Their safety training gives them an edge to observe and address risks even before they become apparent. They are also more likely to ensure that safety pieces of equipment like extinguishers are up to date.

Firefighters who take up a job as a security guard are more likely to provide more than just security, but even safety.

How much can be made?

The average salary of security guards amounts to about $32,000/year. 


Working as security guards helps retired firefighters maintain their physique while also deploying their knowledge in other security areas. It also affords them the opportunity of preventing fire and other related emergencies in corporate organizations.


The job of a security officer comes with risks that a trained firefighter may not be already used to.

Delivery/Dispatch Man

Delivery Man

A retired firefighter is an ideal dispatch driver. He’s also perfect for urgent deliveries. When the delivery is an urgent package, a firefighter should be called upon. Firefighters can serve as excellent dispatchers and delivery men. The reason is simple. They are used to emergencies. 

Dispatchers who respond to calls understand the implications of emergencies and pass across the needs to the relevant agencies. They are already in the system, so they know how best to manage the situation appropriately. 

It’s almost the same for delivery drivers who deliver packages through all kinds of terrains. It’s a demanding job that requires the ability to load sensitive packages while meeting schedules. 

Retired firefighters are well suited for such roles, and they are jobs that they excel in quite well.

How much can be made?

Annually, delivery drivers make about $62,000, while dispatchers earn about $56,000. While dispatchers spend the time connecting people with emergency services, delivery drivers spend most of the time on the road.


The job requires no further training as retired firefighters are already well equipped to function in both roles. Both involve emergency services which they are already used to.

Neither job is as risky or as life-threatening as the on-field experience of fire fighting.


Openings for such jobs are not as readily available as many other jobs. 



Water accidents are perhaps the most dangerous because only trained personnel can rescue victims just before they drown. When swimmers are having a nice time, lifeguards are always on standby to prevent potential disasters.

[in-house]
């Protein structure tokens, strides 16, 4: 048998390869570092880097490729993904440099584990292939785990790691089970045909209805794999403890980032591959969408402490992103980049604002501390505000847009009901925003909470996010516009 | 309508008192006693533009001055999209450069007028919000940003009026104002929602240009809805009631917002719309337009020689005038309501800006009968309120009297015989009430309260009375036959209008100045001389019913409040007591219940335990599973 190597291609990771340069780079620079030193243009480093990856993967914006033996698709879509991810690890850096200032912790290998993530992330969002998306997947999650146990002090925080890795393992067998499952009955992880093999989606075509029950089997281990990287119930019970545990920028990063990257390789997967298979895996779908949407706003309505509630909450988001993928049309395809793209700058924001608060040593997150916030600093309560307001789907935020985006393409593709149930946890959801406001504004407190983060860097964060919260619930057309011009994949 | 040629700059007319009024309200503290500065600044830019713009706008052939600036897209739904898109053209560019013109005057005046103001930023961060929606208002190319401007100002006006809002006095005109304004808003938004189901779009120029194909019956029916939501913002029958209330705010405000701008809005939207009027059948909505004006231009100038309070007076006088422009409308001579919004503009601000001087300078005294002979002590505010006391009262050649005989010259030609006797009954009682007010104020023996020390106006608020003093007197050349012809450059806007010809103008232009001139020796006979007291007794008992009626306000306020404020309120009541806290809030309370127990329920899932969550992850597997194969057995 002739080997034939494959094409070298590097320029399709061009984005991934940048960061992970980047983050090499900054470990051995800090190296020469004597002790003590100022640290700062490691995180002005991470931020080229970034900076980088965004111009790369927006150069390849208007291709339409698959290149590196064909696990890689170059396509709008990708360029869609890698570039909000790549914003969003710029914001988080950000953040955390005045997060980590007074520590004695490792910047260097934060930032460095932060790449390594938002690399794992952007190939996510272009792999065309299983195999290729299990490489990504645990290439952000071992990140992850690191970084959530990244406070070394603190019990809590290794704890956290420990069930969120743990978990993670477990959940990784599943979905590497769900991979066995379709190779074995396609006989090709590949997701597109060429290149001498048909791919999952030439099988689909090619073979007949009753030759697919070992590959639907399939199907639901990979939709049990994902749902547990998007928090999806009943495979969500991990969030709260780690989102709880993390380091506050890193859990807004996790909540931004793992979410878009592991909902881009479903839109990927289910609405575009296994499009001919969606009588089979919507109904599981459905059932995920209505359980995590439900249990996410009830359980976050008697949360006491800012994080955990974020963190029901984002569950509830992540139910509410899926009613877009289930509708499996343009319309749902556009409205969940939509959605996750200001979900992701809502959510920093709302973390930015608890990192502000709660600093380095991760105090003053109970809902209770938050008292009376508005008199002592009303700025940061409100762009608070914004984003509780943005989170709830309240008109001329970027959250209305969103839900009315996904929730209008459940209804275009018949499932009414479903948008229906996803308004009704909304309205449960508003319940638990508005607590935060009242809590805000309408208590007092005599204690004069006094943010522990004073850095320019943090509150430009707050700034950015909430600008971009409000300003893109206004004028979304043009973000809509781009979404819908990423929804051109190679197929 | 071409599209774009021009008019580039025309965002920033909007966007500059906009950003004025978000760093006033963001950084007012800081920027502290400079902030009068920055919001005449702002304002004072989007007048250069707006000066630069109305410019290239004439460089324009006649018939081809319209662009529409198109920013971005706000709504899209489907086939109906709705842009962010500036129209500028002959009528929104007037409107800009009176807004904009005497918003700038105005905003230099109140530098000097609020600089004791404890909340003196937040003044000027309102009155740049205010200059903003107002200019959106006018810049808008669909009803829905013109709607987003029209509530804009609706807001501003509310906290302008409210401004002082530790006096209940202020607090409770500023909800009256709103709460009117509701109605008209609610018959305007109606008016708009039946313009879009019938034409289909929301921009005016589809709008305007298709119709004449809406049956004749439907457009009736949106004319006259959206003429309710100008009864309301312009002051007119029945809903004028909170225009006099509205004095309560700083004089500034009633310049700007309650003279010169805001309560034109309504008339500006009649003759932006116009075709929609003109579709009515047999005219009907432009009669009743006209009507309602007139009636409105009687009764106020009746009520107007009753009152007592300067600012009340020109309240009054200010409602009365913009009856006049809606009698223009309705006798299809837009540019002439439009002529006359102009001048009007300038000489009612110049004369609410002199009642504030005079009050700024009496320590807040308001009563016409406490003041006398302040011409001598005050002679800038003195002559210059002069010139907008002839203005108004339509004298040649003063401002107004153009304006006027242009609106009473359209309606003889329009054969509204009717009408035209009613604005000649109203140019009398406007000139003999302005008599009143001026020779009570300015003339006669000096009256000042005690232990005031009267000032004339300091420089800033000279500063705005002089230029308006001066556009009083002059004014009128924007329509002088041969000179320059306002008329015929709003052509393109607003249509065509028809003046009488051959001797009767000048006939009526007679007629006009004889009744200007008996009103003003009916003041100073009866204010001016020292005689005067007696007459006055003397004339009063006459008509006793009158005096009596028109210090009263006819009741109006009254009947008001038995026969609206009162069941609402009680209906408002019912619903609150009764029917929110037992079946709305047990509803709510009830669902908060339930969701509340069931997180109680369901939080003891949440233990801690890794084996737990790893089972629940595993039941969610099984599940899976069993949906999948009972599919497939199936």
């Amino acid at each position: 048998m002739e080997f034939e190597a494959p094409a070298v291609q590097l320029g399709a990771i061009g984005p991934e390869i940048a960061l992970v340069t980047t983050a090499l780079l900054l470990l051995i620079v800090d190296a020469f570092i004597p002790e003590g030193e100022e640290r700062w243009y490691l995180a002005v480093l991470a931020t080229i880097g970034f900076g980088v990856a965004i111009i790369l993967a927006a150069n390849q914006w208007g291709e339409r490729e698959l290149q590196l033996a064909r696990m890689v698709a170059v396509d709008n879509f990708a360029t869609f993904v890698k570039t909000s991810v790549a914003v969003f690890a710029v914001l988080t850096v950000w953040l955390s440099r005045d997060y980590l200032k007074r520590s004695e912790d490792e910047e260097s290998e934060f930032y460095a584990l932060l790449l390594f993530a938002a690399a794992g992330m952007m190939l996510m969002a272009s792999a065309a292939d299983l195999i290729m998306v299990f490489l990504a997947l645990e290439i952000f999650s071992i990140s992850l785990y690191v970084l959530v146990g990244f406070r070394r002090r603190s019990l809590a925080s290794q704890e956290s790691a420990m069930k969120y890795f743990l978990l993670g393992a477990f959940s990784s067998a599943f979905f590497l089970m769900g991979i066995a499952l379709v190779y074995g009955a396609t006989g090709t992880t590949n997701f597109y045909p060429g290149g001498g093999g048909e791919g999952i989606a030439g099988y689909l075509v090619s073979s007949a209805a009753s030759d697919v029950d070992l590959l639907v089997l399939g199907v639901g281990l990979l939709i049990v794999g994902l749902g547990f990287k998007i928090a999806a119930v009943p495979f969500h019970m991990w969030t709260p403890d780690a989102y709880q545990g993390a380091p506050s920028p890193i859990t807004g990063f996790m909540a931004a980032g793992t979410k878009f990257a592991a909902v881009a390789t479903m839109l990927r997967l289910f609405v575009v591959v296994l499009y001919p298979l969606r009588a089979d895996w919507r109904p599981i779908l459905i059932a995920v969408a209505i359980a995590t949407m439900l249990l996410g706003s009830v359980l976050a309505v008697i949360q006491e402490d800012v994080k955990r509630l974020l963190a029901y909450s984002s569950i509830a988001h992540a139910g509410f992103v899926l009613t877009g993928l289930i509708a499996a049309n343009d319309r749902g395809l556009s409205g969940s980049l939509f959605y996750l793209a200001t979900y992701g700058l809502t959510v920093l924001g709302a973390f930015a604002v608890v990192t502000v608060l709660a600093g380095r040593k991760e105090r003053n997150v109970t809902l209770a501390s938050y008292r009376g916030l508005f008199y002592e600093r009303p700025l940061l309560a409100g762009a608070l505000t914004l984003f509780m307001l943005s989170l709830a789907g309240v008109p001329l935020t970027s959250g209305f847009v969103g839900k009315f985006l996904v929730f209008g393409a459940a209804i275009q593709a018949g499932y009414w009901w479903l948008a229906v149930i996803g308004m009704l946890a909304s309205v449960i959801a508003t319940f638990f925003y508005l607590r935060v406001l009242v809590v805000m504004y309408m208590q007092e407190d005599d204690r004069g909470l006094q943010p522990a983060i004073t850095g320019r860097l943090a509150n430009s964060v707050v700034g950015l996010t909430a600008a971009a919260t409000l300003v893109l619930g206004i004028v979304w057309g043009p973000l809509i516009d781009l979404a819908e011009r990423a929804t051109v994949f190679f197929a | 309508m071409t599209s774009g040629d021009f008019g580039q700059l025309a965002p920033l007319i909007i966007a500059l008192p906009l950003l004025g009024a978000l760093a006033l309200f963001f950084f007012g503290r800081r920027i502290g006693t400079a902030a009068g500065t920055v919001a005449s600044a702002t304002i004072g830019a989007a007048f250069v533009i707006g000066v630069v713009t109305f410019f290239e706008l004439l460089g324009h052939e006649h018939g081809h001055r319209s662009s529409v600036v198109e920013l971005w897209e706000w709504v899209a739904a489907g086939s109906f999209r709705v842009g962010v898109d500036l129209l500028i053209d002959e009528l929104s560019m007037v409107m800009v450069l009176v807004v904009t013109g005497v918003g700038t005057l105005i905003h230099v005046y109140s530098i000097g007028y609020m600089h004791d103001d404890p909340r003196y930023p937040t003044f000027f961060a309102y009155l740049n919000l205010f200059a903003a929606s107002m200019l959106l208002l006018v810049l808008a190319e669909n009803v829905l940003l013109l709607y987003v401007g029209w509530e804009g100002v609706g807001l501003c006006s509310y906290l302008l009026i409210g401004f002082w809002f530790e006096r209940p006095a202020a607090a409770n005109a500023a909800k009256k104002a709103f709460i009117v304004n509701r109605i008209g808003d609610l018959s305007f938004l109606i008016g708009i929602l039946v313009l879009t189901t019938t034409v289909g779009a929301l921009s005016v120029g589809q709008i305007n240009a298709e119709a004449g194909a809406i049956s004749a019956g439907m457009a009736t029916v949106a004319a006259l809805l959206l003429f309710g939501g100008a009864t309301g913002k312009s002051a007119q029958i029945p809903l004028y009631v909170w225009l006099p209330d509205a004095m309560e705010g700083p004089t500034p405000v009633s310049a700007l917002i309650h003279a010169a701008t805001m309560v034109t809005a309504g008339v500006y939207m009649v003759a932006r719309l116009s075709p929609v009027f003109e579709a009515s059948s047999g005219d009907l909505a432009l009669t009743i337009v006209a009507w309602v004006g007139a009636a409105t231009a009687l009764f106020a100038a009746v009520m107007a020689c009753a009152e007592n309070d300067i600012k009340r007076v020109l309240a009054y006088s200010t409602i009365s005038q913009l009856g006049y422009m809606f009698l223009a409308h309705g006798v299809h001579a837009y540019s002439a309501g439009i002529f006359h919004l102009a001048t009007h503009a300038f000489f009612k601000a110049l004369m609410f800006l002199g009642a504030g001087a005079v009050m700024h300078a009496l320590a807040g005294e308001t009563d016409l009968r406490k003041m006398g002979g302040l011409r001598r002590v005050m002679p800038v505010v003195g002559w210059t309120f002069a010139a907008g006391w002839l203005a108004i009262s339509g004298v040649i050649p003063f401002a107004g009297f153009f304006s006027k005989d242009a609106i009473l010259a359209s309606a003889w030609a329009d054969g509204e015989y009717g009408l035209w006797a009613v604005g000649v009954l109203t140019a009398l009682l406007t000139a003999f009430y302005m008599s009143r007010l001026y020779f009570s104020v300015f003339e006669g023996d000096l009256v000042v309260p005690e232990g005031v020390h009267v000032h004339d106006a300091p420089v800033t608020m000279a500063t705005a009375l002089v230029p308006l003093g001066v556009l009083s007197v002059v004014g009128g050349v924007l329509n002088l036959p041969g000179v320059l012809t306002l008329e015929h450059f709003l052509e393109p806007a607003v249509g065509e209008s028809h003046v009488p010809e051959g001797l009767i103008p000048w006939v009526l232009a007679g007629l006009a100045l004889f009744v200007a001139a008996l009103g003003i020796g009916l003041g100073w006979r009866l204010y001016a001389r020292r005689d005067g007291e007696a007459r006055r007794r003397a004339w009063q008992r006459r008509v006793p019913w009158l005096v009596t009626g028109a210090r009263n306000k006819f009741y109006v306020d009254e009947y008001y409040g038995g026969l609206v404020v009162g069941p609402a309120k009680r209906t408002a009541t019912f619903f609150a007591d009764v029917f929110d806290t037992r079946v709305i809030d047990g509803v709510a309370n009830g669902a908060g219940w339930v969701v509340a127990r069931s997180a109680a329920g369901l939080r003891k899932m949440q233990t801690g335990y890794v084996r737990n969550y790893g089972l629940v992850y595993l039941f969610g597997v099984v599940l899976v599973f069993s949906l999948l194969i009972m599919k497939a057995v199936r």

Apart from helping those threatened with drowning, lifeguards also ensure the water is safe for swimmers.

Lifeguards also patrol the waters to ensure there’s no emergency while ensuring that everyone who enters the waters is assured of protection in case of any problem.

Why are retired firefighters ideal for this role? It is what they’ve been doing most of their lives.

How much can be made?

Lifeguards stand to make an average of $28,000/ year.


It is a job that allows retired firefighters to concentrate on water accidents. Water emergencies are not as frequent as other kinds of emergencies, so it’s a job that gives the retiree enough time to rest and relax.


It could be a very demanding job when duty calls. Lifeguards are also expected to be young and agile. For older retired firefighters, this may be a disadvantage.


Retired firefighters still have enough fire in them to pursue new careers and do quite well. There’s also lots of money to be made, as long as they’re ready to lace the boots and get into the thick of the action. 

Regardless of your retirement age, there are jobs you can still handle conveniently with your skill and experience. 


John E Chambers

John E Chambers is an experienced financial advice expert. Born in Chicago, he has a master's in Industrial Finance, but he has spent decades offering investment advice to businesses and individuals alike. He is the founder of and wants the website to be valuable for retirement advice. In addition, he writes articles that help users jump-start their retirement plans and choose the best investment options. If not pondering over stock market statistics or reading some magazines, you can find John spending time with his family. As an early retiree, John also offers unique insights into what post-retirement life is like.